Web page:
Sunday, July 20, 2014

The Comings and Goings

Please excuse my absence in blogland these past few months. I've been really busy savoring every nanosecond of not being frozen to my core. I'm so glad it's not winter anymore. I'm so happy that even though we don't have central air and it's been a million degrees, and even though we've sometimes gone into town just so we could cool off in the van during the drive in, I AM NOT COLD. I'm not cold and that is a glorious thing.

A lot has happened since we've thawed out. Almost all of our chickens are dead! We started with eight hens last fall. They made it through the winter with nothing more than a little frostbite on their combs. They really did well. Then this spring as it started to thaw out, one of them got sick. She stayed sick for a long time, then suddenly one day she looked like she was completely better. It was amazing! The morning after that, I found her dead in the coop. Really sad. Another of the hens was beginning to show the same symptoms, so we killed her. We think it was coccidiosis, and we got the medicine to give them. Nobody else died from sickness. But then we got this dog, Ricky. He's a fantastic dog--five years old, raised in a family full of little kids, a truly smart and fantastic dog. His one problem is that he likes the taste of freshly killed chicken. And so even though we got two more chickens (Silkies!) to replace the two who died from disease, Ricky has eaten all of them.  He's eaten eight chickens. Very distressing. So, we are trying to rehome him and holding off on chickens until that happens. It's sad because we haven't had him very long and he really is a great dog, but it's necessary because, obviously, we can't have a dog eating our animals. And it doesn't help that Brynja (the goofy newfie, who was a puppy in that last picture but now is HUGE) opens the gate to the chicken yard because she likes to go hang out with them. She's such a nerd. I love her. Today Elka and I went in to feed the rabbits (because now we have three rabbits as well) and Elka just fed Brynja scoop after scoop of chicken feed. Brynja loves the chickens and they don't seem at all afraid of her.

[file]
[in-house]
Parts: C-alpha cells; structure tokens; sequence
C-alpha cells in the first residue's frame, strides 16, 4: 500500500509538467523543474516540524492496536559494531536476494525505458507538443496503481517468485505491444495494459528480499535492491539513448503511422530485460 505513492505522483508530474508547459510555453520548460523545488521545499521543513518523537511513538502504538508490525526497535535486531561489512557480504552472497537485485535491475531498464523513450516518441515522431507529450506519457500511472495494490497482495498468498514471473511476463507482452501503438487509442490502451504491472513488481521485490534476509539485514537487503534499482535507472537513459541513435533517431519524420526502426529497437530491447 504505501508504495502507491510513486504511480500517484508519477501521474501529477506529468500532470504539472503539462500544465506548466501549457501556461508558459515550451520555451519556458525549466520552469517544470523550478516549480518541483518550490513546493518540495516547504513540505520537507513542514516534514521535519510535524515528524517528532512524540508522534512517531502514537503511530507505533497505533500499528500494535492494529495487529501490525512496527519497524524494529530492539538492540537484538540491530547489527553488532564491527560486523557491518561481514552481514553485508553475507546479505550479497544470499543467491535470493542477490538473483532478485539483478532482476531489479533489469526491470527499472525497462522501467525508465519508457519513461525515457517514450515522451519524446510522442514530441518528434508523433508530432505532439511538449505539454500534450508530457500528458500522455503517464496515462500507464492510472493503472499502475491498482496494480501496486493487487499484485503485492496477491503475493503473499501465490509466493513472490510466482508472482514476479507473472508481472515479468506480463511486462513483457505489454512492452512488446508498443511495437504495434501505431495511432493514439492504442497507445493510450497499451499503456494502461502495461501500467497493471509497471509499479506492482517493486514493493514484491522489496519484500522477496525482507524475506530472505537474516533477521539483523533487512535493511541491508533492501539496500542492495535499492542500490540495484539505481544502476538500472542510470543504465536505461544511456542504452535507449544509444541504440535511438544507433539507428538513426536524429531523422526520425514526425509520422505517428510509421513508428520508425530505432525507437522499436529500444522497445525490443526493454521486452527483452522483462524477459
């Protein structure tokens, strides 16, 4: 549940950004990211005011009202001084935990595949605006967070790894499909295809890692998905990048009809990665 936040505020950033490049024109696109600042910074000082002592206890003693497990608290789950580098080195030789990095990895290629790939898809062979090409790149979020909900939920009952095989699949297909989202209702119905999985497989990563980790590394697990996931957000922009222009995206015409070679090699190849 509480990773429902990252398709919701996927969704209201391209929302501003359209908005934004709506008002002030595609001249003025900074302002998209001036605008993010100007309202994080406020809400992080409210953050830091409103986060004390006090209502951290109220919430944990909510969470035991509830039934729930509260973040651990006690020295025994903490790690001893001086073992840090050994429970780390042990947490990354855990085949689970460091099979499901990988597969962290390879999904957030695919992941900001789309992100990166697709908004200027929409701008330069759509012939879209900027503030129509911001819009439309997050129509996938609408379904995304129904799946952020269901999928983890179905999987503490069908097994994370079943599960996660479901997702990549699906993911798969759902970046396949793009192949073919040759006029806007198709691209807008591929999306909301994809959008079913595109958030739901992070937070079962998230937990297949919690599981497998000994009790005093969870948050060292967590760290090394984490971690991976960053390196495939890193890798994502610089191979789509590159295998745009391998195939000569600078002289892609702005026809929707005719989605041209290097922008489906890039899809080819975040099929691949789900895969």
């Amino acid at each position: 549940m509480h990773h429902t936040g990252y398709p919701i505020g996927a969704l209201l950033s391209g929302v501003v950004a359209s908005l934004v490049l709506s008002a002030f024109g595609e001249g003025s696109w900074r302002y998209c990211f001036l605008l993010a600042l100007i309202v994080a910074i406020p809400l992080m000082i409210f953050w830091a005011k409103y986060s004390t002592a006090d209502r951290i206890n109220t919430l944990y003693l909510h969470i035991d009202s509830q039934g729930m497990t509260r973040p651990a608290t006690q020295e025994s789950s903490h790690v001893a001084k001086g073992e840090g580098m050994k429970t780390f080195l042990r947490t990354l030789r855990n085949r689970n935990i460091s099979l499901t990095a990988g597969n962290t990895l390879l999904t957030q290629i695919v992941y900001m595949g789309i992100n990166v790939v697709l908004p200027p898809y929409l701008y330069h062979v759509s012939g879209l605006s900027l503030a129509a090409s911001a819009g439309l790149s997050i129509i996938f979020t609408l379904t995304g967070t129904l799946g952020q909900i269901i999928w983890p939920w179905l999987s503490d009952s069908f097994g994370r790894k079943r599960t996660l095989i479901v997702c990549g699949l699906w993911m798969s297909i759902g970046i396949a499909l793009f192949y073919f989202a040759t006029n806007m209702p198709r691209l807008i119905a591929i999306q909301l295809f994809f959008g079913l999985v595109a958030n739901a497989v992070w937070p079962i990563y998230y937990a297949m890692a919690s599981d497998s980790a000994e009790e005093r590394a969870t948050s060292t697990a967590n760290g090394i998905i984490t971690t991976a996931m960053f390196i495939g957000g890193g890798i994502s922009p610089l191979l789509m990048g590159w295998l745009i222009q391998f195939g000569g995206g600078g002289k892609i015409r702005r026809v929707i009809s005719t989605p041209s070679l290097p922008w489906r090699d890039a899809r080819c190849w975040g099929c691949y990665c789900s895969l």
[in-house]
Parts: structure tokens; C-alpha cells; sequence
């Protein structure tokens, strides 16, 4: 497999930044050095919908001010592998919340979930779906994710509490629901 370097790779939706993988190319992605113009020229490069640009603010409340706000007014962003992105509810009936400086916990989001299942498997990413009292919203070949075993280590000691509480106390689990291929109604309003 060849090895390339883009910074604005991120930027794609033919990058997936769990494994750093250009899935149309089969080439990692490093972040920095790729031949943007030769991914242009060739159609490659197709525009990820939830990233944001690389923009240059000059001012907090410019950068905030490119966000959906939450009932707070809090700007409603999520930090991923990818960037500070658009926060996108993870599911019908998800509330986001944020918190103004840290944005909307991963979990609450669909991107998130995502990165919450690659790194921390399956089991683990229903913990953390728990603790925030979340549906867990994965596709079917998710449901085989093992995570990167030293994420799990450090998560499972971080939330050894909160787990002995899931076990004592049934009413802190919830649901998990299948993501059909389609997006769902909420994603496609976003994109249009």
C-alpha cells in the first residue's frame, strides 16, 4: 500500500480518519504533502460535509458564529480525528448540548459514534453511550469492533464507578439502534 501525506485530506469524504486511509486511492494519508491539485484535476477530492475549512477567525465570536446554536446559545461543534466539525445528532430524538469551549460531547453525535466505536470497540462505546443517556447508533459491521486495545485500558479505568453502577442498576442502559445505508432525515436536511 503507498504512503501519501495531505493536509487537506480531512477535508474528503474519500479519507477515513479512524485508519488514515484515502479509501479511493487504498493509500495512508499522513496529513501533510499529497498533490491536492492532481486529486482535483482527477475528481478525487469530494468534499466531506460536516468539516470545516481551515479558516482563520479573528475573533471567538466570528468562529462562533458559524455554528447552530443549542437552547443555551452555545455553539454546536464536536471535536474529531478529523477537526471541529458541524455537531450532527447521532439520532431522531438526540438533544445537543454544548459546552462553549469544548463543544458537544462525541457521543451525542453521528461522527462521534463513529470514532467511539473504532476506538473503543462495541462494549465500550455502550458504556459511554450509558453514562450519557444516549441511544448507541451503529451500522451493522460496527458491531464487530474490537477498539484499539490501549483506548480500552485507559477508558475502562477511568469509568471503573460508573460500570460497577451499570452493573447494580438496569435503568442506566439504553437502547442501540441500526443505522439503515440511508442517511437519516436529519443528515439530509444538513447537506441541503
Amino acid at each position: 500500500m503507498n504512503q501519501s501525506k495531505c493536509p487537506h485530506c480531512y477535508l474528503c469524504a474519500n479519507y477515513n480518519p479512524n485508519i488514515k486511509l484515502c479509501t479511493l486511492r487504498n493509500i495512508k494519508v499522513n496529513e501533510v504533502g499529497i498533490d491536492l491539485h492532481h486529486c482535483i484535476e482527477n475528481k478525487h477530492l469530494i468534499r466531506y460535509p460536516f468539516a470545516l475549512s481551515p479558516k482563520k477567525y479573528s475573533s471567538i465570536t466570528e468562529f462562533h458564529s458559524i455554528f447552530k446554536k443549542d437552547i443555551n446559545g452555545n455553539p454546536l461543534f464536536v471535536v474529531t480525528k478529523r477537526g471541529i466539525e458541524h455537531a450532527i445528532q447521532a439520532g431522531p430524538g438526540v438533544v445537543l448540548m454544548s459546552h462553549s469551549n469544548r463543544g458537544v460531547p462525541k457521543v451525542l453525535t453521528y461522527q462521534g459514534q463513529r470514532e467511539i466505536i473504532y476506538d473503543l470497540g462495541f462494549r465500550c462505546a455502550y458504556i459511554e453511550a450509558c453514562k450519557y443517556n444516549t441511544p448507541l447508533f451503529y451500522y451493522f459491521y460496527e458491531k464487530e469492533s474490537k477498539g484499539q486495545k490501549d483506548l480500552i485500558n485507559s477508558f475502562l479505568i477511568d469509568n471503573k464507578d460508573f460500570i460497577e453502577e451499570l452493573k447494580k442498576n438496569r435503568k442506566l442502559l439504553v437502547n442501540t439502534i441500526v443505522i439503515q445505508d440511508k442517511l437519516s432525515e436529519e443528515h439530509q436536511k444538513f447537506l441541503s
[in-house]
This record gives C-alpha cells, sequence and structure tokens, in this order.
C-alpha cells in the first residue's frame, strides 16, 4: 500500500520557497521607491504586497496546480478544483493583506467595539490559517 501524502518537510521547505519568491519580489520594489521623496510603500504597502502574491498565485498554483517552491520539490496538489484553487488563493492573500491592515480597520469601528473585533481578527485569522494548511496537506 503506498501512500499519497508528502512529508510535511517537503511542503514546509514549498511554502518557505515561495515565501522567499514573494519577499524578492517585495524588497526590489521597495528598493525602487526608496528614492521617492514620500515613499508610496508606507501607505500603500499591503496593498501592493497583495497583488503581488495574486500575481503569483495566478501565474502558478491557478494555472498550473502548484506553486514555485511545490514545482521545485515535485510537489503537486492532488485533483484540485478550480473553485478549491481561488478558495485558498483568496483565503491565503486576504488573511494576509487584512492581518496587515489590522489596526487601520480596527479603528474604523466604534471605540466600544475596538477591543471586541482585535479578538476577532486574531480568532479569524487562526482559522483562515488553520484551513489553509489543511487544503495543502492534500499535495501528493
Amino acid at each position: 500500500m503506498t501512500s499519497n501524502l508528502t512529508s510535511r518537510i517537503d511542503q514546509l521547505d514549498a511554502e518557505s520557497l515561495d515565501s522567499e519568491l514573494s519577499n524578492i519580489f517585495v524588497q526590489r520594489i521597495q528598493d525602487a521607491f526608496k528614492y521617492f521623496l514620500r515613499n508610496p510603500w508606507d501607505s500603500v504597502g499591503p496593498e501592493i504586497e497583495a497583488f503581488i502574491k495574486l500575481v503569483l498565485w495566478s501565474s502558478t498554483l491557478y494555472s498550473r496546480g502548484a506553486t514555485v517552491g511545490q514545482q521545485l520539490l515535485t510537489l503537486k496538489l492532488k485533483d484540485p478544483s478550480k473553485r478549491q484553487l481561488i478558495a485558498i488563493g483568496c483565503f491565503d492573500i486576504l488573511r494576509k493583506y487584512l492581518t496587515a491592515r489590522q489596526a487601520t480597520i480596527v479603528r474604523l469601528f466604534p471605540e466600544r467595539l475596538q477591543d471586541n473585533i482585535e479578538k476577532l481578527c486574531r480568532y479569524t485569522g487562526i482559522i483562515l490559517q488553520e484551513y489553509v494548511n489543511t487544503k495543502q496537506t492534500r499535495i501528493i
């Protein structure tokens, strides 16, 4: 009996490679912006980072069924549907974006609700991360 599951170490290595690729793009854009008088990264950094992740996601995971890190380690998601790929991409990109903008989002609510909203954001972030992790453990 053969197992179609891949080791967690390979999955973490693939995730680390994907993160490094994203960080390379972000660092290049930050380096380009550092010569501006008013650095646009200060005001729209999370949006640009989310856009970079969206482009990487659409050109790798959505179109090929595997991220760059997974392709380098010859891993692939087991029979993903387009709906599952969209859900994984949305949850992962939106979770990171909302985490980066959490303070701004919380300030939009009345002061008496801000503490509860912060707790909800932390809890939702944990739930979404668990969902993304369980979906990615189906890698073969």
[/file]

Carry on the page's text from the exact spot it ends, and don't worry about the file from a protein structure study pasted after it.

Then there are all these cats. We are like cat collectors. You might remember that last fall after the tornadoes a calico showed up whom we (Greta) named Calick. Then the boy kitten, Simon came to us. In the very early Spring we took in an orange cat that we call Marmalade from some friends who couldn't keep him. All these were added to the two cats (Mary and Matlida) that we already had. Well, they all survived the brutal winter. They've taken care of our mouse problem in the garage and the house and have eliminated the voles that were tearing up the front yard. They were good hunters! But then the inside ones (Mary, Matilda, Marmalade) started peeing on everything and peeing in the bathtub and I said "No way," and I kicked them all out. Mary and Marmalade still hang around but Matilda has kind of disappeared and Simon and Calick........ well, Simon turned into a great big tomcat and it appears they might have run off together. I think they're bunking up in one of the sheds in the pasture. Is that considered "shacking up"? Those buildings certainly are shacks. I'm not going to be a bit surprised if Calick shows up one day with a collection of little ones in tow. And just in case that doesn't happen, Martin found a tiny stray in his mom's driveway today that he brought home and now we're bottle feeding it kitten formula.

And we got meat rabbits. We're feeding them from syringes.

Do we sound like crazy people yet?

Let's talk about humans who are able to feed themselves.